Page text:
The economic recovery after the stoppage due to the COVID-19 pandemic has been far from sustainable. Quite the contrary: it has fueled the climate crisis like never before. The generation of energy based on fossil fuels has caused a historical record of CO2 emissions, the main greenhouse gas, according to the calculation of the International Energy Agency (IEA).
The drop in traffic and dirty energy in the pandemic cut greenhouse gases below the level of 1990
After emissions fell in 2020, the rebound “has gone beyond reversing that decline,” explains the organization: 36.3 gigatons (Gt) of carbon dioxide were released – 6% more – when producing energy, to which another two Gt of other gases such as methane are added. It is “the maximum ever reached”, says the IEA.
Limiting the Earth’s warming to an extra 1.5ºC at the end of the century implies reducing, not increasing, emissions by 50% in 2030, according to scientific calculations. Without this, the inertia of the accumulation of gases, their permanence in the atmosphere and the greenhouse effect they cause would cause the planet to exceed that threshold.
This increase in CO2 is almost identical to the overall “economic growth jump” which has been calculated at 5.9%. “That marks the match between the increase in gross domestic product and emissions that still exists,” the Agency denounces. “The world has not heard the call for a sustainable recovery” after COVID-19. To go back in numbers, coal, gas and oil have been used.
Deaf ears to sustainable recovery
And it is not that there were no requests to take advantage of the 2020 CO2 reduction as a springboard. IEA Director Fatih Birol recalled that “creating a sustainable energy future must not get lost in the turmoil of immediate priorities.” Many European environment ministers called, as early as April 2020, that plans to come out of COVID should be “aligned with those seeking to tackle the climate crisis”. The EU Green Deal marks that emissions in 2030 should fall by 55%. But, for now, the path of greenhouse gas reduction has been aborted. US President Joe Biden also included the fight against climate change in your priorities.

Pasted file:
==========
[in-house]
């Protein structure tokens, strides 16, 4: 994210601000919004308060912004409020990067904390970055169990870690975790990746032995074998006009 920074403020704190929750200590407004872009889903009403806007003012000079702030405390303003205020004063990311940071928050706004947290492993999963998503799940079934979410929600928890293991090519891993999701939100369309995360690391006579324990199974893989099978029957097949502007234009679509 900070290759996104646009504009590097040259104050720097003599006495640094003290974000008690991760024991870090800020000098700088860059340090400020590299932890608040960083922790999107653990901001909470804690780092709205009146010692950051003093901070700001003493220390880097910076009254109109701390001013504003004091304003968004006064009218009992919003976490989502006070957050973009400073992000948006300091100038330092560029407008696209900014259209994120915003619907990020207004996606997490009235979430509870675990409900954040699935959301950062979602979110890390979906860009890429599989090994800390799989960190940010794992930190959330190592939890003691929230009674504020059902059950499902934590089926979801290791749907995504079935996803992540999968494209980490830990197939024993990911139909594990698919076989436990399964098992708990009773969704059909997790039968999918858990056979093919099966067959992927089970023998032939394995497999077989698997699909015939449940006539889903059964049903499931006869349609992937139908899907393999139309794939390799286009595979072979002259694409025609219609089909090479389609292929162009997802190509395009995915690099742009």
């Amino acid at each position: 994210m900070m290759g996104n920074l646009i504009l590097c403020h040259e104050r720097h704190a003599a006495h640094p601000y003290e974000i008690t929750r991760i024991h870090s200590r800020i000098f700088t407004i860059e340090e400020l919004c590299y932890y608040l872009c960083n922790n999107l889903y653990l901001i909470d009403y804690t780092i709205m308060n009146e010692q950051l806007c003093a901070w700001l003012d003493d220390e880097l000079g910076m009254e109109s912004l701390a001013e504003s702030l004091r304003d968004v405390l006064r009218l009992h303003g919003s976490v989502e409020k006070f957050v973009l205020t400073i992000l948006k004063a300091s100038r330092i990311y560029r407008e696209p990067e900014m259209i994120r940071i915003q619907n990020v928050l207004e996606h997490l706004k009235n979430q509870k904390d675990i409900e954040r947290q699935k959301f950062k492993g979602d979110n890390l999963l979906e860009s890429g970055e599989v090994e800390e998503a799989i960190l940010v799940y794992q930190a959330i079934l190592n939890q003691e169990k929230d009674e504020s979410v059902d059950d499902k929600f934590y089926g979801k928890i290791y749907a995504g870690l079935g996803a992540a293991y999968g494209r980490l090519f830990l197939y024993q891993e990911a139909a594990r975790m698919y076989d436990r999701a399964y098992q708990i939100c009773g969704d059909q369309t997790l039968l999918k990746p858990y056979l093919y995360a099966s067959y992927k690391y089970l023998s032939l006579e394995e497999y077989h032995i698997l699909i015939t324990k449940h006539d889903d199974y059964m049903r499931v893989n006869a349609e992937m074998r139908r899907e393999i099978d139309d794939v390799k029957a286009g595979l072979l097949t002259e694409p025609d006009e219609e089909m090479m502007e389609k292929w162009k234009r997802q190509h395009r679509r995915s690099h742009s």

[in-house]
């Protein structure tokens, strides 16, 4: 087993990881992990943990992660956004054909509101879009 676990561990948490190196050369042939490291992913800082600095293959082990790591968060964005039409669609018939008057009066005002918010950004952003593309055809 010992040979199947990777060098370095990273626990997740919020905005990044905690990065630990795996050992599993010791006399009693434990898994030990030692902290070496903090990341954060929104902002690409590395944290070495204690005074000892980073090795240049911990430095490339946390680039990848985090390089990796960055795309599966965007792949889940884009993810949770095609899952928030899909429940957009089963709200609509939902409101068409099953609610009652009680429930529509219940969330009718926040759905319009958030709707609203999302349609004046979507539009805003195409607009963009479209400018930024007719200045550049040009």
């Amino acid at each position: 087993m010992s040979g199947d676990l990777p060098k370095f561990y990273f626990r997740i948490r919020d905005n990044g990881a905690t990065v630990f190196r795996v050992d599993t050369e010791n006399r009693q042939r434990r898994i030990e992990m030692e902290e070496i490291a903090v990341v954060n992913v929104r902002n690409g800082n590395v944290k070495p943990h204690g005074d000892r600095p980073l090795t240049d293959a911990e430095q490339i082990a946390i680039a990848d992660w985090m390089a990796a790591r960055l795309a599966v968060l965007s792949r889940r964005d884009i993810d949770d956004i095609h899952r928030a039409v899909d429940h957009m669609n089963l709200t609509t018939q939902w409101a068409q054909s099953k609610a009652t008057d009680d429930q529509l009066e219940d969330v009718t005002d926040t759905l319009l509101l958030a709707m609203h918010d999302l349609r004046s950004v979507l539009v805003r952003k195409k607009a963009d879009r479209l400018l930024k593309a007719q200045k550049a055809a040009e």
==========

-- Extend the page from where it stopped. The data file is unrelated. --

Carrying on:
This IEA count comes a week after the UN Panel of Scientific Experts (IPCC) revealed in a report that the damage caused by the climate crisis has worsened and accelerated beyond expectations. All that CO2 emitted in record amounts has reached the atmosphere while the countries submitted their new plans to comply with the Paris Agreement against climate change and that, added together, lead the planet to a temperature increase of around 2.5ºC. The agreement marks a maximum permissible “well below 2ºC”.
Although it sounds strange, the fossil fuel that has grown the most has been coal. Emissions from its combustion have been the highest ever recorded and “40% of the entire annual increase.” They have surpassed their previous peak that had been marked in 2014. A climatic setback of seven years. Gas also bounced back eagerly and beyond what was emitted in 2019. There was a lot of demand for gas to generate electricity, and when the wave of rising prices came, “there was a move to coal.” Nothing went right.
As for oil, it was used less for the transport sector, which somewhat cushions this rebound that has occurred despite the fact that generation from renewable sources was the highest in history in 2021.
It happened everywhere
No one has been immune to the temptation to push the economy at the expense of exacerbating the climate crisis. All regions of the world experience increases in the CO2 they have emitted in 2021. Some countries have made big jumps: Brazil and India by 10%, the European Union and the US by 7%…but “the global rebound has been led by China”, analyze the technicians. Its emissions (which have risen in both 2020 and 2021) have ended up canceling the reduction experienced in 2020 throughout the world.
“Its economic recovery appears to be especially energy-intensive,” the paper summarizes. And much of that energy has come from burning coal. As in India, which has broken its historical record for electricity produced by coal-fired power plants.
It was the Indian delegation, precisely, that maneuvered at the last minute at the Glasgow climate conference in November 2021 to water down the clause of the pact that called for an end to public subsidies for fossil fuels. China was the one that paved the way for him in the previous sessions, as could be seen during the COP assemblies.
India managed to amend the text on the fly to move from the term “abandon” to “reduce” subsidies. A flow of public money to sustain the use of coal, oil or gas that, worldwide, triples that allocated to clean energy. Five months after this episode, the emission figures arrive to contextualize that dispute carried out in public hearing.